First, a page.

Plants in the News 13 November 2015: Indonesia on Fire

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Recent fires in Indonesia have been making headlines around the world and raising concerns about their impacts on wildlife, global carbon emissions and health problems for local people. Fires have been a recurring problem for many years, but this year they are exacerbated by drought conditions caused by a strong El Niño event. Since September of this year more than 120,000 fires have burned more than 1.7 million hectares (CIFOR, 2015; Jakarta Globe, 2015a).

Many of the headlines describe these as forest fires, but mostly it is peatland that is burning. Much of the burning region was deforested several decades ago, first for timber and then for oil palm plantations (Purnomo, 2015). This excellent video featuring scientist David Gaveau from CIFOR (Center for International Forestry Research) explains how native fire-resistant Indonesian forests lands have been converted into flammable peatlands. When the area was forested, the peatlands remained moist, but deforestation allowed the soil to try out and become highly flammable material. Rather than wood, Indonesia’s fires are burning soil and partially decomposed vegetation, meaning that these fires are extremely hard to put out and also that the smoke from them is particularly acrid and even toxic (Anderson, 2015; CIFOR Video: Where there’s smoke there’s toxic gas)

The consequences are severe. Peter Holmgren, Director General of CIFOR, observes that peatland fires cause, in order of importance, “health disasters, displacement of people, food production issues, business disruptions, land degradation, climate impact, political turmoil, and upset international relations,” (Holmgren, 2015). At least half a million people in and around Indonesia, including Malaysia and Singapore, have been experiencing serious respiratory distress (Jakarta Globe, 2015).

Beyond the local crisis, these fires are emitting huge amounts of carbon dioxide and other greenhouse gasses to the atmosphere; recently it was reported that the daily greenhouse gas emissions from the Indonesian fires are exceeding the average daily emissions from the total United States economy (Harris et al., 2015). The scale of the Indonesian fire events can easily be seen in dramatic images collected by NASA instruments that reveal the extent of the smoke and carbon monoxide being produced (NASA, Wall Street Journal).

It is tempting to point to the palm oil industry as the culprit, but they alone are not to blame (Monbiot, 2015; Palmer, 2015). In fact, most of the fires are started by smallholder farmers (Meijaard, 2015). The crisis has its roots in social and economic issues including competition for land, lack of economic opportunities, international development and other factors. Banning burning would have a devastating impact on the livelihood of smallholder farmers who have no recourse to other methods of land clearing (Jakarta Globe, 2015b). Writing in Nature, Dyna Rochmyaningsih (Rochmyaningsih, 2015) calls upon science to bring greater opportunities to indigenous people so that they can contribute to the prevention of future environmental catastrophes.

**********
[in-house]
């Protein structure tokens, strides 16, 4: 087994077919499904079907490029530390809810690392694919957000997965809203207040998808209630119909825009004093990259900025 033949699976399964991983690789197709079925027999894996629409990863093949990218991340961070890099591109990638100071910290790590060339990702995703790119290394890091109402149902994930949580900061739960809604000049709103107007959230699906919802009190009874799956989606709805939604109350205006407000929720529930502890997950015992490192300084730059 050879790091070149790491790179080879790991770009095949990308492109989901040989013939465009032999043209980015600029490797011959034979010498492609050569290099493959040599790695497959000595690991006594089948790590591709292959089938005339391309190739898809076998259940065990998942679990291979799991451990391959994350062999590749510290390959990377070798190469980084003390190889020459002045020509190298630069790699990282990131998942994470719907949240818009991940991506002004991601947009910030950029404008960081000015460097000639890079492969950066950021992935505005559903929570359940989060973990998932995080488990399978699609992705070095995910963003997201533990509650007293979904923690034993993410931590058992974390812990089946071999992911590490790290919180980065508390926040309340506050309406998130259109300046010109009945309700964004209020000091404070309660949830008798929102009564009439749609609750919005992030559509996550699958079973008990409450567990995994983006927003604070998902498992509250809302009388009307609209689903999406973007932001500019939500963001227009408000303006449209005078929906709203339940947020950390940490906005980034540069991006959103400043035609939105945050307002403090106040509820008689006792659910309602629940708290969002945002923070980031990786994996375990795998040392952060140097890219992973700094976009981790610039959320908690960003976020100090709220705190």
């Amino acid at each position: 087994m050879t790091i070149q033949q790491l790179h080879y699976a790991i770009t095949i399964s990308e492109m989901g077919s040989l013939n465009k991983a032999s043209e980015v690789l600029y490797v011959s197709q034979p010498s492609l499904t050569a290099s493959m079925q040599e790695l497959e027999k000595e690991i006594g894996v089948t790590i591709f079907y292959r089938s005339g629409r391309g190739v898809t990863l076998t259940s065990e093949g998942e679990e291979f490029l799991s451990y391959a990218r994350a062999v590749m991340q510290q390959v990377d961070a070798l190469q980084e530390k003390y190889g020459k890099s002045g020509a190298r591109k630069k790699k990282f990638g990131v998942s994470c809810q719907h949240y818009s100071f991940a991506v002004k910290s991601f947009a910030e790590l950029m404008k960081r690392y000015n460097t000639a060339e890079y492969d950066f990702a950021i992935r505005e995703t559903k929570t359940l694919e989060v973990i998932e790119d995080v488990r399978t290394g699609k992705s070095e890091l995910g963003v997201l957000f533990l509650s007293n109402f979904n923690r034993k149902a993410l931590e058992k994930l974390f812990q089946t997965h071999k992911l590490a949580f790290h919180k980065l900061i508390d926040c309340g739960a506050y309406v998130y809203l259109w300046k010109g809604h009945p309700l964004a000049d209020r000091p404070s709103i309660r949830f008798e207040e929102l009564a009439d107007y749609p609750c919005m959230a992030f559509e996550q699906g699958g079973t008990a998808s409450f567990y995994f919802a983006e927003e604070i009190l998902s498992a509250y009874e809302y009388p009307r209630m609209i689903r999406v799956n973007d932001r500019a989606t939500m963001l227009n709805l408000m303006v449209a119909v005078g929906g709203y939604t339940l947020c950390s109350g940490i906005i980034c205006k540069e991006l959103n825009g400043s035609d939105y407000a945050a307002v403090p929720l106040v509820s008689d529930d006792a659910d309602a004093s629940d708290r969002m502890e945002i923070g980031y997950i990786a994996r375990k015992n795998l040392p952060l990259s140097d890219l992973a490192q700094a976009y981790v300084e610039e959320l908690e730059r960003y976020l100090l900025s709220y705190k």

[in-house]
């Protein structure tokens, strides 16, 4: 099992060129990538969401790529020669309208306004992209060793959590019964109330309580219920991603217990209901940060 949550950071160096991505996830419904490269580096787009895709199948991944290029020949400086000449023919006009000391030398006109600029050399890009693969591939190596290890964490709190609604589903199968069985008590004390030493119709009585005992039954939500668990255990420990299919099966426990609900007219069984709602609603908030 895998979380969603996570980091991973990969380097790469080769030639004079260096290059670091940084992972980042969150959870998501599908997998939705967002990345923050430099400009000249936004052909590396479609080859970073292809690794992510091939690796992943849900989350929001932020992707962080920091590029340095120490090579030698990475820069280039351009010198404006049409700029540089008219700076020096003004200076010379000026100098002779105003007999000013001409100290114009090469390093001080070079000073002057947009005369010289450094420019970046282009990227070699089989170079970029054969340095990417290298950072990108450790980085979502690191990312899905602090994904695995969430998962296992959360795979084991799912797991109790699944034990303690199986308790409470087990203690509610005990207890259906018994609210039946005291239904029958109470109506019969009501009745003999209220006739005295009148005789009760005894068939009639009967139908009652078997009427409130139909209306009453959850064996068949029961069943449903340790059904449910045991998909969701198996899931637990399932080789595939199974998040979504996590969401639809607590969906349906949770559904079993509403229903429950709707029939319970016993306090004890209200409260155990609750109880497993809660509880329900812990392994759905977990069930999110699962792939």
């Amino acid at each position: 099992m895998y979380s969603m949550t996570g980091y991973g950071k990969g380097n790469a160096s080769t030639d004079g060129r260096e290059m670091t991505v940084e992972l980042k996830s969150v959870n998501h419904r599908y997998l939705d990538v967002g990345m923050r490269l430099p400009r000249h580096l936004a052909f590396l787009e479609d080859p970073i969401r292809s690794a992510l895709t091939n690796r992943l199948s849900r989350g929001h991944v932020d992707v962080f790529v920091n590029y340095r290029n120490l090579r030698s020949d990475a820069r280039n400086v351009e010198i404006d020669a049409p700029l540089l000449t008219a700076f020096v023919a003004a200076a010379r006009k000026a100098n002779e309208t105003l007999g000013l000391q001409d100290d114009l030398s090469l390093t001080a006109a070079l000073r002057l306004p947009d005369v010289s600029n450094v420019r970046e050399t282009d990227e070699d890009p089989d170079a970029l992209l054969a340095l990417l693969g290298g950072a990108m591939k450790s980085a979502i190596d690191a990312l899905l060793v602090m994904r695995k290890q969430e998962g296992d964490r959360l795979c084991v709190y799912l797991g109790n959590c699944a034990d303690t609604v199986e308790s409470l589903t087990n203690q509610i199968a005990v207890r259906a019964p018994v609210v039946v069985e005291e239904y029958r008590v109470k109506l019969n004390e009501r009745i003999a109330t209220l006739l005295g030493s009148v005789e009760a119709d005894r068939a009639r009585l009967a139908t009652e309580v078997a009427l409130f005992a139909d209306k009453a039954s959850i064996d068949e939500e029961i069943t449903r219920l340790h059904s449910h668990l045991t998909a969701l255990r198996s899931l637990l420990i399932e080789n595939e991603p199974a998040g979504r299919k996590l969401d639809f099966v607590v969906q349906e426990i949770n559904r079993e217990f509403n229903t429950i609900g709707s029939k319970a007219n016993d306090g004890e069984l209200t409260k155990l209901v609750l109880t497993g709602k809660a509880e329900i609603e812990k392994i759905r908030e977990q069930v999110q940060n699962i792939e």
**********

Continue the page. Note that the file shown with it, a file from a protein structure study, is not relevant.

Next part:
Along the same lines, Holmgren argues that although greenhouse gas emissions and conservation issues (such as concerns for the plight of orangutan, BBC) have helped to bring awareness of Indonesia’s fire problems to the wider world, the solution needs to come from addressing “health, poverty, food and governance issues” (Holmgren 2015). CIFOR and partners have identified specific key outcomes to aim for, which include:  Drastically reduced conversion of forests into agriculture, improved opportunities for rural livelihoods and income, improved markets and value chains for sustainable products, and restoration of degraded peatlands.

It is frightening to consider a future in which similar crises occur in other parts of the world as we pay the price for short-term gains. As stated by scientist Erik Meijaard of BorneoFutures, “Ultimately, Indonesia urgently needs to start taking the costs of development into consideration and not just focus on the benefits.” Clearly, this is one of the most important lessons that we can learn from this disaster.

References

Anderson, S. (2015). Don’t inhale: Scientists look at what the Indonesian haze is made of. Forests News. (21 October 2015).

Center for International Forestry Research (2015). Clearing the smoke: The causes and consequences of Indonesia’s fires. Forests News. (30 October 2015).

Harris, N., Minnemayer, S., Stolle, F., and Payne, O.A. (2015). Indonesia’s fire outbreaks producing more daily emissions than entire US economy. World Resources Institute (16 October 2015).

Holmgren, P. (2015). Preventing fire & haze: sustainable solutions for Indonesian peatlands. Forest News (26 October 2015).

Jakarat Globe (2015a). The human and environmental cost of Indonesia’s fire crisis, in numbers. Jakarta Globe.

Jakarta Globe (2015b). Plan to ban land burning sparks concern about indigenous people. Jakarta Globe.

Meijaard, E. (2015). Get your facts right on Indonesia’s haze problem. Jakarta Globe.

Monbiot, G. (2015). Indonesia is burning. So why is the world looking away? Guardian (30 October 2015).

Palmer, L. (2015). Will Indonesian fires spark reform of rogue forest sector? Yale Environment (5 November 2015).

Purnomo, H. (2015). Political economy of fire and haze: Moving to long-term solutions. Forest News (26 August 2015).

Rochmyaningsih, D. (2015). Indigenous peoples must benefit from science. Nature 526: 477

Image credits: Aulia Erlangga/CIFOR, NASA, ABC Fires.globalfirewatch.org.

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